Last month, Havana was the seat of the first high-level talks between Cuba and the United States since 2018, fueling speculation that the Biden administration may be contemplating removing Cuba from the State Department’s list of State Sponsors of Terrorism (SST), an easy first step that wouldn’t require congressional approval.
In Washington, everybody knows that Cuba isn’t a state sponsor of terrorism. President Obama understood that when, in April 2015, he removed the island from the SST list (the Trump administration would later reinsert it). Ben Rhodes, one of Obama’s deputy national security advisers, tweeted at the time: “Put simply, POTUS is acting to remove Cuba from the State Sponsor of Terrorism list because Cuba is not a State Sponsor of Terrorism.”
Obama believed it was in the national interest for the US to veer away from its age-old Cuba policy. Stemming from his belief that engagement would serve a greater purpose than isolation, the shift contributed greatly to improving Obama’s standing in Latin America. After the fiasco of last year’s Summit of the Americas, Biden may find this to be an attractive prospect.
If anything, the election of left-of-center governments in several Latin American states means the region is now even more united on the Cuba issue than before. Unsurprisingly, a week before his trip to Washington, President Lula da Silva of Brazil said Cuba was likely to feature in his discussion with the US president, as “Cuba was always on the agenda” in his meetings with Bush and Obama.
It’s also significant that Cuba returned to the SST list for the most dishonest of reasons: Trump’s pandering to the extremist anti-Cuba lobby, including Florida Senator Marco Rubio, then vice chairman of the Senate Intelligence Committee in charge of investigating Trump’s Russia connections. If Trump’s motives were dishonest, the process by which Cuba was put back on the list was even more deceitful. Trump found an opening not in Cuban support for war or terror, but in Cuba’s support for peace: specifically, Colombia’s peace.
Cuba had been the host of the talks that led to the September 2016 peace deal between the Colombian government and the Revolutionary Armed Forces of Colombia (FARC) guerrillas. At the same time, negotiations between another group, the National Liberation Army (ELN), and the Colombian government had begun in Ecuador. But in April 2018, Ecuadorian president Lenín Moreno stunned the world when he announced that he was withdrawing support from the negotiations. Cuba then accepted Colombia’s request to host the ELN talks.
In August 2018, Iván Duque, who had campaigned against the peace deal in the 2016 referendum, became Colombia’s new president. Political will for a negotiation with the ELN appeared to be waning. Then, on January 17, 2019, ELN members—probably a faction opposed to the talks—bombed the Bogotá police academy. The result was a devastating 22 deaths. Colombia entered a state of national mourning. Seizing his chance, Duque announced the end of the peace talks. He also demanded that Cuba extradite the ELN delegation to be tried for terrorism.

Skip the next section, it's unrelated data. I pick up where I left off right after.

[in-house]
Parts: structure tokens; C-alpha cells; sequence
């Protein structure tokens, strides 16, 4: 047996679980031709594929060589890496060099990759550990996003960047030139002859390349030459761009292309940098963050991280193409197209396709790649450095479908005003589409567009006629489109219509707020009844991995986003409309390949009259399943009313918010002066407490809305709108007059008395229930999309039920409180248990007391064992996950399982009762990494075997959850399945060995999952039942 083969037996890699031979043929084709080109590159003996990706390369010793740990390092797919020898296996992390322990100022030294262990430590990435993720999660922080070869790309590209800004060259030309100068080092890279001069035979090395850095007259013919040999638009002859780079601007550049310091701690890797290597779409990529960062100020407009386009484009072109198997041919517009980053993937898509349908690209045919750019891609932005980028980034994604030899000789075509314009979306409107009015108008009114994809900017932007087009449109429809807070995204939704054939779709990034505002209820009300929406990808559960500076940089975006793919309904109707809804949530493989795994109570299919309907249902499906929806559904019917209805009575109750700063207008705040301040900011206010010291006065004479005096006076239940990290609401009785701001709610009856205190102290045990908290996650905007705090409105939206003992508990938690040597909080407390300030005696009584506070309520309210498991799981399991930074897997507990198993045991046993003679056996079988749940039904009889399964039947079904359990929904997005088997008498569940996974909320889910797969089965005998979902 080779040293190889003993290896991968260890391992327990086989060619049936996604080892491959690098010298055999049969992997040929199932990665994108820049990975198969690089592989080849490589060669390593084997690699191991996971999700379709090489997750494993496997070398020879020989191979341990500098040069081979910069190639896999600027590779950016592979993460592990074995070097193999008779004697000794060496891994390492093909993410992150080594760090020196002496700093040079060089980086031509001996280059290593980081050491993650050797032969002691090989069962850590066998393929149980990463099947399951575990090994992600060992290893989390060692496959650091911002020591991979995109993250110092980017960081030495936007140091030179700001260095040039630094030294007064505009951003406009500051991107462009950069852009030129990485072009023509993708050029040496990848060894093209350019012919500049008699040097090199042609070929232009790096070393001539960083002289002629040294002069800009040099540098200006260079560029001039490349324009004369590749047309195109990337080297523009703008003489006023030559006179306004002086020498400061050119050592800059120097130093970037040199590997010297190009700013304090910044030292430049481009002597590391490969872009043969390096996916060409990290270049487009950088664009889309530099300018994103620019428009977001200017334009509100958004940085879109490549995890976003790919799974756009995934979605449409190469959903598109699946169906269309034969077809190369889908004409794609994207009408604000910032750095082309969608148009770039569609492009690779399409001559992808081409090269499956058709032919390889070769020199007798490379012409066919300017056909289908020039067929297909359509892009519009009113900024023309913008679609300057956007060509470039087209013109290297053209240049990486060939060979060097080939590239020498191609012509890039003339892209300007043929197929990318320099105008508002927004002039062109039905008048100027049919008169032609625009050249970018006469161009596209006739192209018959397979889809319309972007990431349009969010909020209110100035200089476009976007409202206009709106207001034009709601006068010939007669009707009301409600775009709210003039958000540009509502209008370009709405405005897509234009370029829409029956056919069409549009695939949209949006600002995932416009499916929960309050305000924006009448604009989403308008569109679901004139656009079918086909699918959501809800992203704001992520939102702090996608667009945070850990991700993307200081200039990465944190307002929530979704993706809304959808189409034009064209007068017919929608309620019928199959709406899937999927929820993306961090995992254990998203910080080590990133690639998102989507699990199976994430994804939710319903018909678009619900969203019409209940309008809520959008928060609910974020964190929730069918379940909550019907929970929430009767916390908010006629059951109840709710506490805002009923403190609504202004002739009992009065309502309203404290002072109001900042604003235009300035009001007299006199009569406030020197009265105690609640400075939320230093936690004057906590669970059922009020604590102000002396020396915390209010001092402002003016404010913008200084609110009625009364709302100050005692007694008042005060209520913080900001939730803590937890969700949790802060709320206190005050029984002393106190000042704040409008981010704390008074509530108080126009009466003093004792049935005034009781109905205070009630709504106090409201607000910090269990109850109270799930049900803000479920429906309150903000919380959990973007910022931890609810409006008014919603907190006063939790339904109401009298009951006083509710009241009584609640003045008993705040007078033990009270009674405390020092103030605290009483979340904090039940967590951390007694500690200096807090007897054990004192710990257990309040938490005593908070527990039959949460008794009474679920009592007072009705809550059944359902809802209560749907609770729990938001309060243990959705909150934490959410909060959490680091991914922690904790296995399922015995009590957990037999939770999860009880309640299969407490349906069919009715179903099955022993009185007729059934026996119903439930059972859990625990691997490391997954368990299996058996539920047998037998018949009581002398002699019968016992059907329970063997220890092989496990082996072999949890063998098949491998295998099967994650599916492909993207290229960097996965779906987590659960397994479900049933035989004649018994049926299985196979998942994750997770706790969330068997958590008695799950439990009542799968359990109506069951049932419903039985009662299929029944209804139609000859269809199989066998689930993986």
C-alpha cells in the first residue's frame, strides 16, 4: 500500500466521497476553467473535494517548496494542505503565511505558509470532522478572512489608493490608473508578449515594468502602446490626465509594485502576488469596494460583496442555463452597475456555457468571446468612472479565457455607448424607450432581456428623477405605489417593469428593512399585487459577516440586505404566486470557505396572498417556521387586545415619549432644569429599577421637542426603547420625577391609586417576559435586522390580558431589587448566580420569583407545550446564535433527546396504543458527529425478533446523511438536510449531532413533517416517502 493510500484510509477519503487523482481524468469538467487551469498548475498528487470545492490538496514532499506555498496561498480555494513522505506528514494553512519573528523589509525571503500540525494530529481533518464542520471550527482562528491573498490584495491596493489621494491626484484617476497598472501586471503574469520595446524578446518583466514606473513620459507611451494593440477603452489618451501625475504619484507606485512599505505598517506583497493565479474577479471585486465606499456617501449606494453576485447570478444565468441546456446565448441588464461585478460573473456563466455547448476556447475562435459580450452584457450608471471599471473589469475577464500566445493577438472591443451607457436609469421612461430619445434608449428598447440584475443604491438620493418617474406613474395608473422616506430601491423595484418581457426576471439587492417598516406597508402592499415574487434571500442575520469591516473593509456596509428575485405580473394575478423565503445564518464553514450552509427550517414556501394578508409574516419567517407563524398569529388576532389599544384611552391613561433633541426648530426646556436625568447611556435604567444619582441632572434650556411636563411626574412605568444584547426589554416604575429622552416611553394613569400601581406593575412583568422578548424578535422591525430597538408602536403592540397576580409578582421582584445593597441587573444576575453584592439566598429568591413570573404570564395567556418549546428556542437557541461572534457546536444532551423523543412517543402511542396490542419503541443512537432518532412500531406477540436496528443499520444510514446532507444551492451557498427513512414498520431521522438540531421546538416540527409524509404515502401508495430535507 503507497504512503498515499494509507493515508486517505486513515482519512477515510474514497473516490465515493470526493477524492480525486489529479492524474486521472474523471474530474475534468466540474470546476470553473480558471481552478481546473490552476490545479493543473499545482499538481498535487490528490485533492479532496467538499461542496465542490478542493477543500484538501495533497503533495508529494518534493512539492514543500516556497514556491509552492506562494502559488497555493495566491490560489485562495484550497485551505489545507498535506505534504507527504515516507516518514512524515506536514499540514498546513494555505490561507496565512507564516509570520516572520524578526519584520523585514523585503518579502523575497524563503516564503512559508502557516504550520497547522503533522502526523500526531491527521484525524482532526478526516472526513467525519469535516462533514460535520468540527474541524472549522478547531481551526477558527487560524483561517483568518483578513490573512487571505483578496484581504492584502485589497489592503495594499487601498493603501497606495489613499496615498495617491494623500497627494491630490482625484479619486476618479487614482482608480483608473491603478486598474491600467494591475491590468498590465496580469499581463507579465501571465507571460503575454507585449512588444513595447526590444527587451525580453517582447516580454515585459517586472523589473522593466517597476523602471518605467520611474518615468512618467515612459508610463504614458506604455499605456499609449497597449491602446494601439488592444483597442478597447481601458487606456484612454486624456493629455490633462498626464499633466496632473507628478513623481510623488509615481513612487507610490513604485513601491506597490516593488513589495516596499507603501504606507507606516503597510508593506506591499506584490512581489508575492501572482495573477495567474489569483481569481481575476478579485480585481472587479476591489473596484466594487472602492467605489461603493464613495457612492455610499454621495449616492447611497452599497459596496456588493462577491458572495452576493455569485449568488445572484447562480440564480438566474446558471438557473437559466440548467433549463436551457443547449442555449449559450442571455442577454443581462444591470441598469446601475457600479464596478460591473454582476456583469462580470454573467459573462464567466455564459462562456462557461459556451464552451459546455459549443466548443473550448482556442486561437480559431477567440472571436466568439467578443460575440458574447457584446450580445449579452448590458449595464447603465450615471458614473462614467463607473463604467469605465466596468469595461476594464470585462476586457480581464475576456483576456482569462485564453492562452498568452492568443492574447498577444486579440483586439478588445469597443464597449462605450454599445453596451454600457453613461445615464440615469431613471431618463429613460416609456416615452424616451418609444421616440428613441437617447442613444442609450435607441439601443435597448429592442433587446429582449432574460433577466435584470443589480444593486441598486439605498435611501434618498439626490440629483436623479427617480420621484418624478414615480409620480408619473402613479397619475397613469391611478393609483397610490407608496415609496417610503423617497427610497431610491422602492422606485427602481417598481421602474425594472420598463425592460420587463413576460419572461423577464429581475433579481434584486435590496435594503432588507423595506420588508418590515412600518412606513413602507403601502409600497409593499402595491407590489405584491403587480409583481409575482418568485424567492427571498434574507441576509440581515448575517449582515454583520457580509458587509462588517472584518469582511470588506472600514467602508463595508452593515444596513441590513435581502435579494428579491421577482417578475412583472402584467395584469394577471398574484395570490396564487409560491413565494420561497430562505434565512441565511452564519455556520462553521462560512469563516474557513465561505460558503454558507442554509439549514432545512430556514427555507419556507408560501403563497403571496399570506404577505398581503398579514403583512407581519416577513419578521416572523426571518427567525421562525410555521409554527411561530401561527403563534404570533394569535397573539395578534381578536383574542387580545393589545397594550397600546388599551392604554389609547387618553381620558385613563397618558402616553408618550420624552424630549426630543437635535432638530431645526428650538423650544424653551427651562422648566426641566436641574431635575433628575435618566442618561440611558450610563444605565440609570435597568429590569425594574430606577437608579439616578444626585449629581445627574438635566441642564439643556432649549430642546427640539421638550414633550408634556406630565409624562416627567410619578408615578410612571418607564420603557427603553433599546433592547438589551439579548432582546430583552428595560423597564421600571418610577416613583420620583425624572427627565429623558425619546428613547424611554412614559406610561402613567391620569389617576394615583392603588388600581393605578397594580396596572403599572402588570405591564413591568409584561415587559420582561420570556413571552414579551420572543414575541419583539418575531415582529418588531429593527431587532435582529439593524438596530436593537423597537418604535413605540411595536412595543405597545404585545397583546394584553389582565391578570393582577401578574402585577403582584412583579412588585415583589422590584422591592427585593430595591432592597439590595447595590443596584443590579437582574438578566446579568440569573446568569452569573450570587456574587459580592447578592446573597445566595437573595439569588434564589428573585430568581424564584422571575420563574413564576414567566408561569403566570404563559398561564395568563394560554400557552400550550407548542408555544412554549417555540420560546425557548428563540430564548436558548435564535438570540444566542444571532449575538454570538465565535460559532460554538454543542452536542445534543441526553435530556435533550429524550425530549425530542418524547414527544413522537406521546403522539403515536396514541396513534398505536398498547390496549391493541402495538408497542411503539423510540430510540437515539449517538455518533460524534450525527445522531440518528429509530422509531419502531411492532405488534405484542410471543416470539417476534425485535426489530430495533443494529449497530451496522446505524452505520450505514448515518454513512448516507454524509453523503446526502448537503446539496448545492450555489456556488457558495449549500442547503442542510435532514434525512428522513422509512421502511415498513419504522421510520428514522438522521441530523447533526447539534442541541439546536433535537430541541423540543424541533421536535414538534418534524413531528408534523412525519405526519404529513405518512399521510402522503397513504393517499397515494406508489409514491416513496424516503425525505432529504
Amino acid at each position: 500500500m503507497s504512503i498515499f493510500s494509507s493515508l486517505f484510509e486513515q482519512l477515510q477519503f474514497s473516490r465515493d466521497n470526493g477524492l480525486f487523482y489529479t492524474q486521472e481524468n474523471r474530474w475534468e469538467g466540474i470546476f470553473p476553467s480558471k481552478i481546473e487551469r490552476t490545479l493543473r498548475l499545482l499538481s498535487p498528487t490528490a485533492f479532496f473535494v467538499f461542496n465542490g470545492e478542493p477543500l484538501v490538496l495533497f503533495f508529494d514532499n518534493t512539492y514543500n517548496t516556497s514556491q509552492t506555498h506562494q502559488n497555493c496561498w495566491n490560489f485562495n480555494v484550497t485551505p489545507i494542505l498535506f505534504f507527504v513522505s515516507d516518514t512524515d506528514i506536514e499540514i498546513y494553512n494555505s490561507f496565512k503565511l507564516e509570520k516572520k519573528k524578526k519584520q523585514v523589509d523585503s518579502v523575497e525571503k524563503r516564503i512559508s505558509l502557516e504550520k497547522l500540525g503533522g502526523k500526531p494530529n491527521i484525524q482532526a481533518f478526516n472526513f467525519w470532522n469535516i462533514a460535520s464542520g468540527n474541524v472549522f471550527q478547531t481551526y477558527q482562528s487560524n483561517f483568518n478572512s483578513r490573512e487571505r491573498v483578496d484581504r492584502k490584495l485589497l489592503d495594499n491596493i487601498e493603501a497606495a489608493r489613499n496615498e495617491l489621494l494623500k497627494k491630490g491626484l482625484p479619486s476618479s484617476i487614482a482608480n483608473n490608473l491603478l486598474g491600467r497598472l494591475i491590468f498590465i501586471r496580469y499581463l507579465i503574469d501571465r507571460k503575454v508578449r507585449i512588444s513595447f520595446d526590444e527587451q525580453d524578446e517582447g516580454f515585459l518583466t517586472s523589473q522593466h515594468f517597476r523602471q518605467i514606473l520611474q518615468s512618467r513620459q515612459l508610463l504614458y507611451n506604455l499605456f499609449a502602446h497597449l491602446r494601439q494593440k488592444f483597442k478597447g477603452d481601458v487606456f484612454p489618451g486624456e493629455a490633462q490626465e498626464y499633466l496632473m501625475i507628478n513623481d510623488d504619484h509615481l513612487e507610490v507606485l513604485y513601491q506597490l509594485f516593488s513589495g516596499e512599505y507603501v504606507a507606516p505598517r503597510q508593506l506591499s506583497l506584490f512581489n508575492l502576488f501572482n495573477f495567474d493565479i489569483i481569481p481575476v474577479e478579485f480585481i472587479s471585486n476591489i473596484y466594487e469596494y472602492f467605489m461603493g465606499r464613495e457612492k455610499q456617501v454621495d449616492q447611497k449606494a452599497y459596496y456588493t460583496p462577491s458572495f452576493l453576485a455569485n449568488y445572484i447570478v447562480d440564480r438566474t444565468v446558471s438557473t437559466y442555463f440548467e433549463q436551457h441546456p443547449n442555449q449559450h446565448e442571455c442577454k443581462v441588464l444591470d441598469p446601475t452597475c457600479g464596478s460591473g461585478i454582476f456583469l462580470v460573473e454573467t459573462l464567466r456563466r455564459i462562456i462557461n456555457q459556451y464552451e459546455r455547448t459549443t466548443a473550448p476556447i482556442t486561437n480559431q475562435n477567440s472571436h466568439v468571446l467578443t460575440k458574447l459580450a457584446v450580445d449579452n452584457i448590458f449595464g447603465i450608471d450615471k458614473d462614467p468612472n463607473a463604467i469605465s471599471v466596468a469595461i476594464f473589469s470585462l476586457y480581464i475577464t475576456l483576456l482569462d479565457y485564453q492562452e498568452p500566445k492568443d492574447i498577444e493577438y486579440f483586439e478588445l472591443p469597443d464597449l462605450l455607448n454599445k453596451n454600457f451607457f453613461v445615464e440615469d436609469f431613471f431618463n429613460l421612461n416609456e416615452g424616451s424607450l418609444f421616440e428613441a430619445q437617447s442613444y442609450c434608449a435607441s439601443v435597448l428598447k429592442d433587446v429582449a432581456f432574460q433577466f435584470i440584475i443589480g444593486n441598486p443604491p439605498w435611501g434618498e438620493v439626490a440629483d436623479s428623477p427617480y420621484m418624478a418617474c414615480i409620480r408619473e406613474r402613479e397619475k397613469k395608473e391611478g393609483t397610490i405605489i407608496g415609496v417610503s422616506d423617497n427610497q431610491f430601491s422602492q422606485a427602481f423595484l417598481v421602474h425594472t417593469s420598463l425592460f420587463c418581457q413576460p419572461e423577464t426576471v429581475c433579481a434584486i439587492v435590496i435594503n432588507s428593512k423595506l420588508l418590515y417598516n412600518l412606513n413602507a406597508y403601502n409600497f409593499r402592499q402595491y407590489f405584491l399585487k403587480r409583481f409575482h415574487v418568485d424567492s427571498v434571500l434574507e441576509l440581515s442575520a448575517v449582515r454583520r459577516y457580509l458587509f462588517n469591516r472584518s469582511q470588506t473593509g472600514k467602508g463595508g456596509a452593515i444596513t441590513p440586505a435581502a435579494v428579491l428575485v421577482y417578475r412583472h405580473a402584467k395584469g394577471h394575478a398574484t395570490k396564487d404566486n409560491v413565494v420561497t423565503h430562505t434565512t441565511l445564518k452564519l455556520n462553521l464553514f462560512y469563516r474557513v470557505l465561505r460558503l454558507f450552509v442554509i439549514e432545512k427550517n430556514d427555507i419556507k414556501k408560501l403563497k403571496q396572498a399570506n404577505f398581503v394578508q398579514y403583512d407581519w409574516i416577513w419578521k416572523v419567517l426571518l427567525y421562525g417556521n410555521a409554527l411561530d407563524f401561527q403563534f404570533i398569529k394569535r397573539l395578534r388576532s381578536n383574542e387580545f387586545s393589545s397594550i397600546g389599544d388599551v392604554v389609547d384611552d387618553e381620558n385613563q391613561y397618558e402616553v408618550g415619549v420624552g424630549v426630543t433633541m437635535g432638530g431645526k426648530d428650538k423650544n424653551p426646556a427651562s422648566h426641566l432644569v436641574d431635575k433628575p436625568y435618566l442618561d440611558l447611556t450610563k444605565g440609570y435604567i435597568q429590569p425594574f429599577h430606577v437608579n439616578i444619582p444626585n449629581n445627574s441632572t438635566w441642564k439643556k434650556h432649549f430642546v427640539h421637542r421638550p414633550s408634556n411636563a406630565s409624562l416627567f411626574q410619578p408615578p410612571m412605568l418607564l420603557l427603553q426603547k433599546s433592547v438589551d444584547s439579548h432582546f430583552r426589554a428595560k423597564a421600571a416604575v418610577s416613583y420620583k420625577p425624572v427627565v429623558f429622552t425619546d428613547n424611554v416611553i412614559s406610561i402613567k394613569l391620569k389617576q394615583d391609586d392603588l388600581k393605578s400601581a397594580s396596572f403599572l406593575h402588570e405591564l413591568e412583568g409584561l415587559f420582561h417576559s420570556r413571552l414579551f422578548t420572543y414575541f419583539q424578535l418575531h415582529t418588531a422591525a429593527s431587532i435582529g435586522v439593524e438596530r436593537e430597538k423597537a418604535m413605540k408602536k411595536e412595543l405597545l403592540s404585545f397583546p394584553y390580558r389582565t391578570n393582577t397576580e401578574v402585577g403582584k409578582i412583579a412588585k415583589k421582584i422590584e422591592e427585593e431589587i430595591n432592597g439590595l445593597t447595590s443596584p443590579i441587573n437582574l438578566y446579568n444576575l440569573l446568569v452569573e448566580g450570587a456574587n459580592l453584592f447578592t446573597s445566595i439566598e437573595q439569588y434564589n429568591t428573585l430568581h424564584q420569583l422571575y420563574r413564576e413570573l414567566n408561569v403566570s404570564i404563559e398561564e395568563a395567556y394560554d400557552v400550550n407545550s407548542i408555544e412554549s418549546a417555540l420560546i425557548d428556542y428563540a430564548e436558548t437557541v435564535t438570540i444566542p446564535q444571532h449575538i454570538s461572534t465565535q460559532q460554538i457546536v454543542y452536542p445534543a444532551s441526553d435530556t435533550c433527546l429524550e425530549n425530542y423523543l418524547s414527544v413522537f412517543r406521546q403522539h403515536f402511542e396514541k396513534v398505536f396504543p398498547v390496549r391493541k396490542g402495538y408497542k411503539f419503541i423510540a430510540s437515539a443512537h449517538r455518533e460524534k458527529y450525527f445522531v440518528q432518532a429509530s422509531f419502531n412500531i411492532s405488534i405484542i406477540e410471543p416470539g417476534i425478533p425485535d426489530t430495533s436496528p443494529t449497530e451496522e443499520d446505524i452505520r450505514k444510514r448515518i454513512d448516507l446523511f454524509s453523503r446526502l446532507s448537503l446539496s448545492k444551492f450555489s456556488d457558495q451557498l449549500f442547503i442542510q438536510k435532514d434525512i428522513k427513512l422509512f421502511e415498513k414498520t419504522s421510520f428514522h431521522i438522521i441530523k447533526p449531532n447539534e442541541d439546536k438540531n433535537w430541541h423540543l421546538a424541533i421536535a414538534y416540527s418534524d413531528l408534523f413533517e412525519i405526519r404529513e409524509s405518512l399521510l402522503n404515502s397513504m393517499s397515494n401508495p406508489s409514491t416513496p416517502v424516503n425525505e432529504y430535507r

For Cuba, extraditing peace negotiators meant violating the protocol it had signed alongside the Colombian government, the ELN, and other guarantor countries. Such standard protocols exist precisely in order for delegations to be able to return unharmed to their base of operations in the event talks come to an abrupt end. Without such guarantees, no peace talks would be possible anywhere in the world.
Cuba condemned the ELN attack but announced that it would “act in strict compliance with the [protocols]” and refused to extradite the negotiators. Norway, having played a big role in talks both with FARC and the ELN, gave Cuba its full support. The Norwegian ambassador in Colombia declared that “Cuba [hosted] the negotiations at the request of the Colombian state…. Cuba has been very clear that the protocols signed with the parties must be honored. Norway, like other countries, fully shares that position, which is based on international law.”
On January 11, 2021, taking advantage of the deadlock, US Secretary of State Mike Pompeo announced that Cuba was back on the SST list, because “Cuba has refused Colombia’s requests to extradite ten ELN leaders living in Havana after the group claimed responsibility for the January 2019 bombing of a Bogota police academy.”
Inclusion in the SST list adds yet another tranche of draconian sanctions to the Cuban embargo that has been in place for decades. Suffice it to say that Cuba couldn’t access syringes for Covid-19 vaccines and struggled to import medicines, food, and essential raw materials during the pandemic as a result of a tightening embargo.
It is overdue for the Biden administration to pursue the normalization of ties with Cuba. Taking the country off the terror list should be followed by other steps, including the reversal of all of Trump’s executive measures. Biden could also waive Title III of the Helms-Burton Act, which allows US nationals to sue any persons or entities who do business with property confiscated by the Cuban Revolution; the provision had been suspended since the Clinton administration, until Trump lifted the suspension in 2019.
As for Florida, lost to Democrats for the foreseeable future, it should not be the driving force behind US–Latin American relations.